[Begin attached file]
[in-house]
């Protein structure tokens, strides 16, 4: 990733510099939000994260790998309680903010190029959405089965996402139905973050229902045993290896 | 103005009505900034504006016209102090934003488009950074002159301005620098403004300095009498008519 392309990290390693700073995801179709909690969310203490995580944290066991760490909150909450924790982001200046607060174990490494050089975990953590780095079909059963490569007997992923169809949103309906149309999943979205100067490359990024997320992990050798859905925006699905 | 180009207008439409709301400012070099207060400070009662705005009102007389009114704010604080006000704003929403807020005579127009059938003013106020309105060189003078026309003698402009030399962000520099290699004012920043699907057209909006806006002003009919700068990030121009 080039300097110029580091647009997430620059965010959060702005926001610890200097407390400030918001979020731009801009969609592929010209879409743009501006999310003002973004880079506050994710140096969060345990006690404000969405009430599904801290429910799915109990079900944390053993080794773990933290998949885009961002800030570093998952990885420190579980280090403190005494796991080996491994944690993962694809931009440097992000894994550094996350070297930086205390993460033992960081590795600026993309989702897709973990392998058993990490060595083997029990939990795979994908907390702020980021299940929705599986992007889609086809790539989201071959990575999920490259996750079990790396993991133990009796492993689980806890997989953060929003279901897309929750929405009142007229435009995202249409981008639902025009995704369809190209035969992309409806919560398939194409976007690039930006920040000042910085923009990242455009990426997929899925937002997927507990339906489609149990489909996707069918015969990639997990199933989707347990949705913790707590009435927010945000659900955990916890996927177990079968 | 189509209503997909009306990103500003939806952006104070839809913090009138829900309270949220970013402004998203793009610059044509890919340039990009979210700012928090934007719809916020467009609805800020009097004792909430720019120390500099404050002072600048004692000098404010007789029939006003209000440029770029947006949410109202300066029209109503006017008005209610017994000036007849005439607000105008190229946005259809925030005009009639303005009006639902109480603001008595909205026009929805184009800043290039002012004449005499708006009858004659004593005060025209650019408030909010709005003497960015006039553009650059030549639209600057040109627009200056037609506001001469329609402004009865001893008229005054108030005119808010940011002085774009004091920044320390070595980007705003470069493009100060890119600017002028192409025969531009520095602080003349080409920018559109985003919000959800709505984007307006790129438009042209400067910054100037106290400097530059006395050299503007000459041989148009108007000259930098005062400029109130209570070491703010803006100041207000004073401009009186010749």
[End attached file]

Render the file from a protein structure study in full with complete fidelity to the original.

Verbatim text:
[in-house]
């Protein structure tokens, strides 16, 4: 990733510099939000994260790998309680903010190029959405089965996402139905973050229902045993290896 | 103005009505900034504006016209102090934003488009950074002159301005620098403004300095009498008519 392309990290390693700073995801179709909690969310203490995580944290066991760490909150909450924790982001200046607060174990490494050089975990953590780095079909059963490569007997992923169809949103309906149309999943979205100067490359990024997320992990050798859905925006699905 | 180009207008439409709301400012070099207060400070009662705005009102007389009114704010604080006000704003929403807020005579127009059938003013106020309105060189003078026309003698402009030399962000520099290699004012920043699907057209909006806006002003009919700068990030121009 080039300097110029580091647009997430620059965010959060702005926001610890200097407390400030918001979020731009801009969609592929010209879409743009501006999310003002973004880079506050994710140096969060345990006690404000969405009430599904801290429910799915109990079900944390053993080794773990933290998949885009961002800030570093998952990885420190579980280090403190005494796991080996491994944690993962694809931009440097992000894994550094996350070297930086205390993460033992960081590795600026993309989702897709973990392998058993990490060595083997029990939990795979994908907390702020980021299940929705599986992007889609086809790539989201071959990575999920490259996750079990790396993991133990009796492993689980806890997989953060929003279901897309929750929405009142007229435009995202249409981008639902025009995704369809190209035969992309409806919560398939194409976007690039930006920040000042910085923009990242455009990426997929899925937002997927507990339906489609149990489909996707069918015969990639997990199933989707347990949705913790707590009435927010945000659900955990916890996927177990079968 | 189509209503997909009306990103500003939806952006104070839809913090009138829900309270949220970013402004998203793009610059044509890919340039990009979210700012928090934007719809916020467009609805800020009097004792909430720019120390500099404050002072600048004692000098404010007789029939006003209000440029770029947006949410109202300066029209109503006017008005209610017994000036007849005439607000105008190229946005259809925030005009009639303005009006639902109480603001008595909205026009929805184009800043290039002012004449005499708006009858004659004593005060025209650019408030909010709005003497960015006039553009650059030549639209600057040109627009200056037609506001001469329609402004009865001893008229005054108030005119808010940011002085774009004091920044320390070595980007705003470069493009100060890119600017002028192409025969531009520095602080003349080409920018559109985003919000959800709505984007307006790129438009042209400067910054100037106290400097530059006395050299503007000459041989148009108007000259930098005062400029109130209570070491703010803006100041207000004073401009009186010749």